Patrick Dwyer, Ph.D., assistant professor of philanthropic studies and a social psychologist, teamed up with the Women’s Philanthropy Institute to research and produce WPI’s newest report Encouraging Giving to Women’s and Girls’ Causes: The Role of Social Norms.
The report focuses on how social norms, or behaviors that are common, valued, and accepted by others, influence giving to these causes. Unique to the report are the insights and expertise of Dwyer, whose previous research into social psychological factors that affect giving and volunteering provides a fresh framework for studying giving in this area.
Social psychology offers a perspective for understanding people’s giving behaviors that shines a light on people’s social environments, which are sometimes overlooked. Dwyer provided context for this research report:
“It’s often thought that the people who perform good deeds are just good people, and those who don’t are not. But we can probably all think of cases when someone we thought of as being kind and generous, perhaps even ourselves, let an opportunity to help pass them by.
“Or, when someone we thought of as being selfish and unkind ended up surprising us by doing something nice. These examples suggest that things other than people’s underlying traits can shift their behavior in important ways.
“We know from social psychology that people’s generosity is not just about who they are, and their characteristics as individuals. It’s also about the environments they live in, and those environments very often contain other people. Who are these other people, what are they doing, and how does that social context influence us?
“And they don’t even need to be physically present. Research has shown that even just thinking about or imagining others can influence our behavior. Think about your family, your friends, or your boss. They might not always be right there, but does that mean they’re not influencing how you’re acting? This idea that human beings are intimately tuned into their social worlds is the perspective that social psychology brings to the study of philanthropy and charitable giving.”
He also stated that another emerging way to study and analyze giving is using the idea of future norms. Social norms can change over time. Take the rise in cohabitation or vegetarianism, for example. Dwyer hypothesized that in the same way, people may become more charitable over time, or direct their giving to different causes based on how norms are changing.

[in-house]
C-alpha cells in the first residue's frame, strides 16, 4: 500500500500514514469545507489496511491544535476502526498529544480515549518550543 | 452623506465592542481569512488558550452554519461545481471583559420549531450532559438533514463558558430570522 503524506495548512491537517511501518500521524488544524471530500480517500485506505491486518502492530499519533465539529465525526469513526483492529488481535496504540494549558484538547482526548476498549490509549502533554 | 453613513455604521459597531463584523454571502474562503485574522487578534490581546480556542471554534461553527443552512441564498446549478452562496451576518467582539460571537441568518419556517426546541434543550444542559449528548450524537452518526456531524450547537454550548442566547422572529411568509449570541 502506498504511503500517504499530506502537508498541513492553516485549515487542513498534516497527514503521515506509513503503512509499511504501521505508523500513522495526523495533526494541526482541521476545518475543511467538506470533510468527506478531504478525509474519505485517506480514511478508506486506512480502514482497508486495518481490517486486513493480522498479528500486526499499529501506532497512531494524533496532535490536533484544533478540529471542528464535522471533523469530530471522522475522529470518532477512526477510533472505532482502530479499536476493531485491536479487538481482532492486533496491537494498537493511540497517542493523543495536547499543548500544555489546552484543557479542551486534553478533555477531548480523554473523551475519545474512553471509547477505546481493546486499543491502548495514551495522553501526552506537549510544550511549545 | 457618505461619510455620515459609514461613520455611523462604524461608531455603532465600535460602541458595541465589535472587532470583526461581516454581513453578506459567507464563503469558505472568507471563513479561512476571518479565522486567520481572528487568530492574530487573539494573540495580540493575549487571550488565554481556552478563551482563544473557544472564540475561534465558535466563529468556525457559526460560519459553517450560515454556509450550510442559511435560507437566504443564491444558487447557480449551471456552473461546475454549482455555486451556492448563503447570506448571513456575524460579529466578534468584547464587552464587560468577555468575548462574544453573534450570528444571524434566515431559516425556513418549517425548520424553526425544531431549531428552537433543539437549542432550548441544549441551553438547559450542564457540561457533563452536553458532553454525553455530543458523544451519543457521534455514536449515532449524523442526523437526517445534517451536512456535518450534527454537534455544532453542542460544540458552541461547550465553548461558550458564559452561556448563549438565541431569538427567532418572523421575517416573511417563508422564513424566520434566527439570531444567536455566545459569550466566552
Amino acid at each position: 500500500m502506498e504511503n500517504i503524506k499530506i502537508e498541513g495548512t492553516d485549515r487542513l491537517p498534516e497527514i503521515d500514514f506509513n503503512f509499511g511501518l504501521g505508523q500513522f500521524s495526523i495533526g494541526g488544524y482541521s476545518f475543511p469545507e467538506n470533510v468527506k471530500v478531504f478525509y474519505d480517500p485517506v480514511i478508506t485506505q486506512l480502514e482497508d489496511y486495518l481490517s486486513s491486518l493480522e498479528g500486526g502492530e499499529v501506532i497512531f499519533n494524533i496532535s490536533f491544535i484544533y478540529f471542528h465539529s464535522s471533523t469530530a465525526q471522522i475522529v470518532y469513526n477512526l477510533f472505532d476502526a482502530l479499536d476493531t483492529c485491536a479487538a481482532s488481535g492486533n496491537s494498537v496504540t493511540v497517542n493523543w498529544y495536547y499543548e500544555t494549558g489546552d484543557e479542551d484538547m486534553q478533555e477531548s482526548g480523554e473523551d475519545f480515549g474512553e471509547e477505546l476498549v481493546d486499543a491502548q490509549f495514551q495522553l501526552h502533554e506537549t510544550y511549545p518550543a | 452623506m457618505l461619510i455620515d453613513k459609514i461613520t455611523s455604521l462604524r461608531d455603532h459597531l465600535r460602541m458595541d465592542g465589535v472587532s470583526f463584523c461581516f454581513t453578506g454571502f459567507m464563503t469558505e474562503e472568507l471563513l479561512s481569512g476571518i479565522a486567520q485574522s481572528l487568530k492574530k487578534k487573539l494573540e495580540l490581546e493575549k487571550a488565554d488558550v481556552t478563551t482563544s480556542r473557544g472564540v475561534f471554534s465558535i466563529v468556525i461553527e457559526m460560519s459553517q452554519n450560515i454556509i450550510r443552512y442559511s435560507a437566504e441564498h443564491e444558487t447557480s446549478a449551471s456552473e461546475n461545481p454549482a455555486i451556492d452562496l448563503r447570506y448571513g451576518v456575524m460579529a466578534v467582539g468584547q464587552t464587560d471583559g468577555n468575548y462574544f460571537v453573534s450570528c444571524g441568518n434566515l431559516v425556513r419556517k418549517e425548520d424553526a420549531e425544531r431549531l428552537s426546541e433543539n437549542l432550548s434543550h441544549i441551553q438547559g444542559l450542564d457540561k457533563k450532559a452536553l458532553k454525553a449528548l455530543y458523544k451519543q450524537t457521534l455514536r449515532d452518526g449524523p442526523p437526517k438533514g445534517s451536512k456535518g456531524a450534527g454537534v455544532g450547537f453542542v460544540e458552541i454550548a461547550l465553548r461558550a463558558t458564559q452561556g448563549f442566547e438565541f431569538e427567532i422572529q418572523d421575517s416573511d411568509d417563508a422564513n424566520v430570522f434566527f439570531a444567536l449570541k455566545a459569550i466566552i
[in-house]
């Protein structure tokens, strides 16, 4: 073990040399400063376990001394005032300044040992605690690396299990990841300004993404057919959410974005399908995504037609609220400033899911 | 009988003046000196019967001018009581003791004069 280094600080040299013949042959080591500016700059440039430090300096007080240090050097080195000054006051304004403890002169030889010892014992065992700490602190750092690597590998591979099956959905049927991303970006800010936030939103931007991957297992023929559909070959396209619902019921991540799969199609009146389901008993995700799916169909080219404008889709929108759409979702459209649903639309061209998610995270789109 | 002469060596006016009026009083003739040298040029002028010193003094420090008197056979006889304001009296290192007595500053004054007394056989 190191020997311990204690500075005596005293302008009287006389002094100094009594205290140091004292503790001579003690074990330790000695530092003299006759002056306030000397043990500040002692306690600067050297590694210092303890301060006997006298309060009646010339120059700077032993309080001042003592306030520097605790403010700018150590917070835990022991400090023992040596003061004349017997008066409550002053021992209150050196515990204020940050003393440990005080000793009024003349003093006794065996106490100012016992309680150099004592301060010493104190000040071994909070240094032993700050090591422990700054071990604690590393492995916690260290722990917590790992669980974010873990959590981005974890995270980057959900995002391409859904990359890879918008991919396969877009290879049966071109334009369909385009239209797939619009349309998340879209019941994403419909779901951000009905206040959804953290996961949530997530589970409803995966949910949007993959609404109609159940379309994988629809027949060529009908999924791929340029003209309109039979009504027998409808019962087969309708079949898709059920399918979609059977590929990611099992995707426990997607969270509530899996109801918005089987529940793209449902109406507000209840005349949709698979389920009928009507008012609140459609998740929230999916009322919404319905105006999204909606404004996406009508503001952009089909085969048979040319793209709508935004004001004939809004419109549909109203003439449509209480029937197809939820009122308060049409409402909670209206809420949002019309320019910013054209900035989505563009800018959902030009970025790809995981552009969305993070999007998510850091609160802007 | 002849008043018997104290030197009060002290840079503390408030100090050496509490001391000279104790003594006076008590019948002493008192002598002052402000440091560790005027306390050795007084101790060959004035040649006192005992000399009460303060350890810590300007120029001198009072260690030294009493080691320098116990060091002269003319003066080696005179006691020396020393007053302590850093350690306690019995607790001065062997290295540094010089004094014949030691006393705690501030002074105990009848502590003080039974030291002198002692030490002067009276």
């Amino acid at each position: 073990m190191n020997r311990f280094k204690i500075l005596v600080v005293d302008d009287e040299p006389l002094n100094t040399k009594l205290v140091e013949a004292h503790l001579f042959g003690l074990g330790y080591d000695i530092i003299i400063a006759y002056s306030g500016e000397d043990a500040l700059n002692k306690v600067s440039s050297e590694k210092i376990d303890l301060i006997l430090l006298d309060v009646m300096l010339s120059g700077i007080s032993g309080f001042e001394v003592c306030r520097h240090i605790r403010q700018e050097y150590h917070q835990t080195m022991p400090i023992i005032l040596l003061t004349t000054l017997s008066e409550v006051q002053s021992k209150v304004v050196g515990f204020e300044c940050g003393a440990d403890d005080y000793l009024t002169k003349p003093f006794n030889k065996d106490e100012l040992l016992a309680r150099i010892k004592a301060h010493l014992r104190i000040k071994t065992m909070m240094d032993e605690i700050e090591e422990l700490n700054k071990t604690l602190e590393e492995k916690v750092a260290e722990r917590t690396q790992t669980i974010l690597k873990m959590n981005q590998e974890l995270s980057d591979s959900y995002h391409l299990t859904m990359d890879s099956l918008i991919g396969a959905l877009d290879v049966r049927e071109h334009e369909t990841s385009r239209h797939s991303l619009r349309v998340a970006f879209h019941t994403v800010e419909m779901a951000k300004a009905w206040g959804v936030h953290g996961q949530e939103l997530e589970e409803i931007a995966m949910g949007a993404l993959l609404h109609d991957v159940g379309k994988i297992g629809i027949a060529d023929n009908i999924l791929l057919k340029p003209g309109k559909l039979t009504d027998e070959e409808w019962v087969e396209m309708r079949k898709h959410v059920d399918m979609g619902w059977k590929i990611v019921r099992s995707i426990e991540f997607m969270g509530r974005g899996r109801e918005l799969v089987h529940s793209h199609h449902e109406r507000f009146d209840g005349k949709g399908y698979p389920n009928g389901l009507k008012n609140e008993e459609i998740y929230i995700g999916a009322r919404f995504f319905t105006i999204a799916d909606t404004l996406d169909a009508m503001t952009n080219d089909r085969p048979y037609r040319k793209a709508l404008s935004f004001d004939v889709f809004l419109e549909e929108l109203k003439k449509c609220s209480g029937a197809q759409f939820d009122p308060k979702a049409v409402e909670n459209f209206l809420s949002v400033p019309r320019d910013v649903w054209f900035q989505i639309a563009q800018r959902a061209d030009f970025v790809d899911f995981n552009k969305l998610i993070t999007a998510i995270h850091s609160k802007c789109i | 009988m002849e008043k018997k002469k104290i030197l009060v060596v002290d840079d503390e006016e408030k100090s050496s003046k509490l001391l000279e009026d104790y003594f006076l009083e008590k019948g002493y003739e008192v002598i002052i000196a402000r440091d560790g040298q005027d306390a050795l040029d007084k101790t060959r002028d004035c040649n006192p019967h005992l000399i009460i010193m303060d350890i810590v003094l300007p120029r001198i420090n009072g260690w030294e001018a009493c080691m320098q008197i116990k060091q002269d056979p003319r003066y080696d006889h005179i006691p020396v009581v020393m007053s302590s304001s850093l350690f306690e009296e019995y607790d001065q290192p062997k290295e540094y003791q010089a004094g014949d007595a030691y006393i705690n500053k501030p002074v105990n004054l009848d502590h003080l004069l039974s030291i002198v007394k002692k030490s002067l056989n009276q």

“A couple of recent studies on social norms have found that if you emphasize that a behavior is becoming more common over time, it’s a particularly effective way of getting people to adopt the behavior,” he said.
These social psychological perspectives on norms and behaviors provided new insights when researchers analyzed giving to women’s and girls’ causes, with some surprising results. Women responded more to norms of giving by other women, which Dwyer had anticipated.
“People tend to respond more to norms about their own reference group, or people who are like them. So women can be expected to respond more to norms concerning other women’s behaviors, which we found to be the case here,” Dwyer said.
However, it differed with men.
“When you look at men’s giving to these types of causes, it’s strongly tied to how they think both men and women give,” he added. “So it raises the question: ‘why are men also responding to norms about women’s behavior?’
Dwyer and his fellow researchers posit that since men may believe that women have greater knowledge and understanding about women’s and girls’ causes, and the issues surrounding them, women and their charitable giving could act as an important signal about the worth of those causes.
“It could be a cue for men when they see women and men giving to these causes that there is something important happening,” Dwyer explained.
For practitioners, the report’s findings provide valuable insights to understanding social context and future support of charitable causes.
“First, it shows fundraisers and other philanthropy practitioners that it’s important to pay attention to people’s social context in general,” Dwyer said. “This kind of information about people’s social worlds can nudge them toward giving.
“In addition to this core idea of social context, the report highlights that if a cause has momentum, even though it’s not yet popular, nonprofits should not be afraid to emphasize that new energy. That alone could be enough to draw more people into the cause, since it could be the norm in five or 10 years. They may base their giving on their perceptions of the future, rather than on what’s occurring just at this time.”